In July 1914 the people of the small rural settlement of Tyrendarra, Victoria, situated between Port Fairy and Portland in the state’s south west, were proud of their new hall. Referred to as the Mechanic’s Institute, and located beside the area’s well-known footy oval and showground, the building was officially opened with some ceremony on 16 July 1914. As Europe slid towards war the rains came down at Tyrendarra and the hall was packed, many unable to even get inside where the Heywood Minstrels made the crowd roar with laughter while Mrs Pighetti performed on the hall’s spanking new piano. Later everyone enjoyed the fine supper provided by the Tyrendarra ladies, who decided to make this opening supper ‘something to be remembered’.
Just five years later, on 30 July 1919 there was something else to be remembered in the hall – the ‘fallen soldiers’ of Tyrendarra; six ‘Blokes that ain’t returning’. Tyrendarra’s remembering took the form of enlarged photographs of each soldier. The Anglican minister from Portland, Reverend Stilwell, who conducted the unveiling ceremony, thought it was a ‘grand thing’ that they were commemorating these men in this way. It was a sad occasion, said the minister, for the assembled relatives and friends of the dead, but it was also a glad one when they acknowledged that these men had given their lives ‘to protect us all’.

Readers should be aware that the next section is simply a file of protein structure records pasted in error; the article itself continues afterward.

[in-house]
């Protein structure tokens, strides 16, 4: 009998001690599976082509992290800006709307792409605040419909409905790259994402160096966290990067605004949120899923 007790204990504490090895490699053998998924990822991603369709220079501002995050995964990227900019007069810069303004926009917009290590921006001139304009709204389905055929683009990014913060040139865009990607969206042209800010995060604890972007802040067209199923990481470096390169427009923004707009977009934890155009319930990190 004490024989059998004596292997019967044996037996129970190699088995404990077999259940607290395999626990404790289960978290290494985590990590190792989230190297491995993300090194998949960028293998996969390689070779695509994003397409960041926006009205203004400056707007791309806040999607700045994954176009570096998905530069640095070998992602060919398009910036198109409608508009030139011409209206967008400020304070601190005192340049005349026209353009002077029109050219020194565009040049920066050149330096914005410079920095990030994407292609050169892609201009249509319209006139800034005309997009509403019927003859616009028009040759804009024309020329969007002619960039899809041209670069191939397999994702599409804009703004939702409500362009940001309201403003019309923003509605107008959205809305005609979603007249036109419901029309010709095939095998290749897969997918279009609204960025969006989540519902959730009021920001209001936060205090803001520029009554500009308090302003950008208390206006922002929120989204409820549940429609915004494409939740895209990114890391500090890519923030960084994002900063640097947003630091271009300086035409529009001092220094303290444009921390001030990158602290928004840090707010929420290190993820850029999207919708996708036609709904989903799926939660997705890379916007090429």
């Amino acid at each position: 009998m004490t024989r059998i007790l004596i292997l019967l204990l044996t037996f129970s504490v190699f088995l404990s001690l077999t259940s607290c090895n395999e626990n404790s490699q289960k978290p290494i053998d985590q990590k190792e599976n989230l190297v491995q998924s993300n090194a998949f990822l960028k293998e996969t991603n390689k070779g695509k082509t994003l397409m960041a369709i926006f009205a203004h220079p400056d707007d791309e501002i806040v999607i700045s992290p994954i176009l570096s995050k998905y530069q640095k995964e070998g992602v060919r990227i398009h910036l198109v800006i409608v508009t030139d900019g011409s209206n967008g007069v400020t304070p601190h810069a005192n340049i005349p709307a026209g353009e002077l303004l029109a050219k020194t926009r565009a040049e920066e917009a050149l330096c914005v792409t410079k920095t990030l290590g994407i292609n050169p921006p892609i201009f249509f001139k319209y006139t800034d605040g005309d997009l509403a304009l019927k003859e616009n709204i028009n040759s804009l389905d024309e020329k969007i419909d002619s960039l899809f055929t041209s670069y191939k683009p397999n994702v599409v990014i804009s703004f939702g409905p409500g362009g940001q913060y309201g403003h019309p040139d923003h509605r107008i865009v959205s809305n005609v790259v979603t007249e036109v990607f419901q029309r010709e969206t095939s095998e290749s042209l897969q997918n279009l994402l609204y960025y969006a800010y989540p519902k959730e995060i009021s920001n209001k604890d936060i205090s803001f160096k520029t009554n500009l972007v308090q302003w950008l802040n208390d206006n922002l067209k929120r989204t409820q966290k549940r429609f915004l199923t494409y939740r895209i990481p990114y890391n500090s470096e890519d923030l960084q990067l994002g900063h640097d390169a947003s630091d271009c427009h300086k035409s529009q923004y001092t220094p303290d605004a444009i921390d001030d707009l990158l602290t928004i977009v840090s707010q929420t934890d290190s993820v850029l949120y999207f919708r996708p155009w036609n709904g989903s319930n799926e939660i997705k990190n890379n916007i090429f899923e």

The soldier dead of Tyrendarra still gaze down from the walls of the hall. Added to the display are three honour boards – one from the local state school, which is no more; one from another unnamed state school; and a board that is Tyrendarra’s own World War I memorial. And what might be remembered most in this small rural community is the significant impact that war had on them all, an impact that caused them to rename their hall. It is today called the ‘Tyrendarra Soldiers War Memorial Hall’, honouring both those who served and those who served and died in two world wars.
‘Narrawong East … from our own correspondent’, Portland Guardian, 17 July 1914, p. 3.
‘Tyrendarra Soldiers Memorial’, Portland Guardian, 30 July 1919, p. 2.